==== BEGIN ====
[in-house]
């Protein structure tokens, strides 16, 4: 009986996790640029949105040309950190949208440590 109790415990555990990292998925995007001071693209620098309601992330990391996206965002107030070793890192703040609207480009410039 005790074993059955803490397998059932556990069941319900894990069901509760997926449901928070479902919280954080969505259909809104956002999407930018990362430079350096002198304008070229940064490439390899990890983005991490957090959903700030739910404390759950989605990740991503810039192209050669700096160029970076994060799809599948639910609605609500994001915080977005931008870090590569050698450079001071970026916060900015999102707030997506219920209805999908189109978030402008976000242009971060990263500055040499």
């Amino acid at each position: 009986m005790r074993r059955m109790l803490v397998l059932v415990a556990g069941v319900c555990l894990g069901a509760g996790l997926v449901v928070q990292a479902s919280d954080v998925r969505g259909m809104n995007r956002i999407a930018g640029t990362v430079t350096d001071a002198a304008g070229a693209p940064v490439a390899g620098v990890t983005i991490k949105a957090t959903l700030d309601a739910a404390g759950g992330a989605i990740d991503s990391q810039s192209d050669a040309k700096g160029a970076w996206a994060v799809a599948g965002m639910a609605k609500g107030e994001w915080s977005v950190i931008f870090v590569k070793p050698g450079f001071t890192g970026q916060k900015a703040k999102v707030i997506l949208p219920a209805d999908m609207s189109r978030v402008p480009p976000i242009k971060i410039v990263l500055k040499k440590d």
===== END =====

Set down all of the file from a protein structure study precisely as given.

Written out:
[in-house]
């Protein structure tokens, strides 16, 4: 009986996790640029949105040309950190949208440590 109790415990555990990292998925995007001071693209620098309601992330990391996206965002107030070793890192703040609207480009410039 005790074993059955803490397998059932556990069941319900894990069901509760997926449901928070479902919280954080969505259909809104956002999407930018990362430079350096002198304008070229940064490439390899990890983005991490957090959903700030739910404390759950989605990740991503810039192209050669700096160029970076994060799809599948639910609605609500994001915080977005931008870090590569050698450079001071970026916060900015999102707030997506219920209805999908189109978030402008976000242009971060990263500055040499």
């Amino acid at each position: 009986m005790r074993r059955m109790l803490v397998l059932v415990a556990g069941v319900c555990l894990g069901a509760g996790l997926v449901v928070q990292a479902s919280d954080v998925r969505g259909m809104n995007r956002i999407a930018g640029t990362v430079t350096d001071a002198a304008g070229a693209p940064v490439a390899g620098v990890t983005i991490k949105a957090t959903l700030d309601a739910a404390g759950g992330a989605i990740d991503s990391q810039s192209d050669a040309k700096g160029a970076w996206a994060v799809a599948g965002m639910a609605k609500g107030e994001w915080s977005v950190i931008f870090v590569k070793p050698g450079f001071t890192g970026q916060k900015a703040k999102v707030i997506l949208p219920a209805d999908m609207s189109r978030v402008p480009p976000i242009k971060i410039v990263l500055k040499k440590d």